Kodama was born in Hiroshima, and studied under Kawamura Gyokudō. This piece is one of his greatest works, which he completed towards the end of his life. The reason he decided to paint a piece depicting the deity Fudō Myō-ō was because when his daughter became seriously ill, he prayed to Fudō Myō-ō for her to get well. Her recovery was his motive for the painting, and the first of many Buddhist-themed pieces to come.

Fudō Myō-ō, who is the main god of Naritasan, is the most supreme Buddha of the Shingon Esoteric Buddhism sect, and a manifestation of the Dainichi Nyorai Buddha. His expression is that one of anger, in order to protect and prevent us from losing our way.

 

4 Manabite shikaru nochini

tarazaru wo shiru (1915)

INUKAI Tsuyoshi <1863-1931>

Part of the Narita Kōtō Gakko High School Collection

In 1931, Inukai Tsuyoshi became Prime Minister of Japan, but was assassinated the next year. He would often write calligraphy and favored kanji in his works. The meaning of this piece is, “The more you learn, the more you know what’s missing.” The piece on the right side of this one says, “If you seek something, you will gain something. If you seek nothing, you will gain nothing.” These words are also displayed on the school building of the school that Naritasan is associated with.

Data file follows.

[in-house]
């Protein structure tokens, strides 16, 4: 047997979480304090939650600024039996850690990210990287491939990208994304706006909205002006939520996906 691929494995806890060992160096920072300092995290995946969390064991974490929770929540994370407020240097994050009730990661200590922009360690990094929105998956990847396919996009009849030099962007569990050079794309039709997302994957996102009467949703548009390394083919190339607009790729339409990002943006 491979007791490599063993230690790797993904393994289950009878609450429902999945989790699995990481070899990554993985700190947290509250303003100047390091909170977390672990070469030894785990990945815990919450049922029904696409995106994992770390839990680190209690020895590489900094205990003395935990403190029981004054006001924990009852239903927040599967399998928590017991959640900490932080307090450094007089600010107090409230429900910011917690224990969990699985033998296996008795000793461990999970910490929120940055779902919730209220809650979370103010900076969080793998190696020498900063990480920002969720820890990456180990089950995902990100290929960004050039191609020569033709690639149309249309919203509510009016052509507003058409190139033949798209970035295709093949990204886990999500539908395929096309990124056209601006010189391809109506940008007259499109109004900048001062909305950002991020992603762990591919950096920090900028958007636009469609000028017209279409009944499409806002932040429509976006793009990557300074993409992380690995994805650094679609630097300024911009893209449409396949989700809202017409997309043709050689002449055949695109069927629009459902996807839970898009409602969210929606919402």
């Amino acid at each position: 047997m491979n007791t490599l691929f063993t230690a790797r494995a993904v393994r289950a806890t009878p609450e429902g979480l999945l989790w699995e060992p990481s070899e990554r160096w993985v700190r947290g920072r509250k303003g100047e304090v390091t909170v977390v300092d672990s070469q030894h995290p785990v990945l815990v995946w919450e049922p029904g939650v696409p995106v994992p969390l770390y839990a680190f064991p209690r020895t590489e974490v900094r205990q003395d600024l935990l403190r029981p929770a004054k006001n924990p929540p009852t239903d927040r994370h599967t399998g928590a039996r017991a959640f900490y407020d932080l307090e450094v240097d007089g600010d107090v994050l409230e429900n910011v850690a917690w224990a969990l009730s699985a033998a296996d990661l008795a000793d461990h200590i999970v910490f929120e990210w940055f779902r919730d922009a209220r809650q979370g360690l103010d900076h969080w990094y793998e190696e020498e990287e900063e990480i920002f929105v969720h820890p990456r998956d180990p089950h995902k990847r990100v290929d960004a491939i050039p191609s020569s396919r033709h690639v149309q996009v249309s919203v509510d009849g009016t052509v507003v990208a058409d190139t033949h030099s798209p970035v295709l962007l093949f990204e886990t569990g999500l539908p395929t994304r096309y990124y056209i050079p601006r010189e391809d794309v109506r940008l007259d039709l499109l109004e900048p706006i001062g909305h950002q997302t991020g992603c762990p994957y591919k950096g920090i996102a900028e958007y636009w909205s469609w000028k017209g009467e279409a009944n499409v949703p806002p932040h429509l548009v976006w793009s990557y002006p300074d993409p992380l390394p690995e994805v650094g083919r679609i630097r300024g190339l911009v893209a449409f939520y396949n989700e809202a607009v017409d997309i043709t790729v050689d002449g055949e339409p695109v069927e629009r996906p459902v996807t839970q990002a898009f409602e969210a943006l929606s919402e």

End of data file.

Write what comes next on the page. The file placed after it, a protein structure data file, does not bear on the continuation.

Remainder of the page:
5 Ekikyō Issetsu

KATSU Kaishū <1823-1899>

Part of the Naritasan Shinshoji Collection

Katsu was a politician active during the Edo and Meiji periods. He studied Western studies and tactics, and was successful in establishing the navy. This piece is an excerpt from the I Ching, and in it you can find the word “fudō”. The word fudō is symbolic of Naritasan, meaning “immovable.” It also refers to the Fudō Myō-ō deity of Naritasan, so it can be assumed that this piece was made specifically for Naritasan.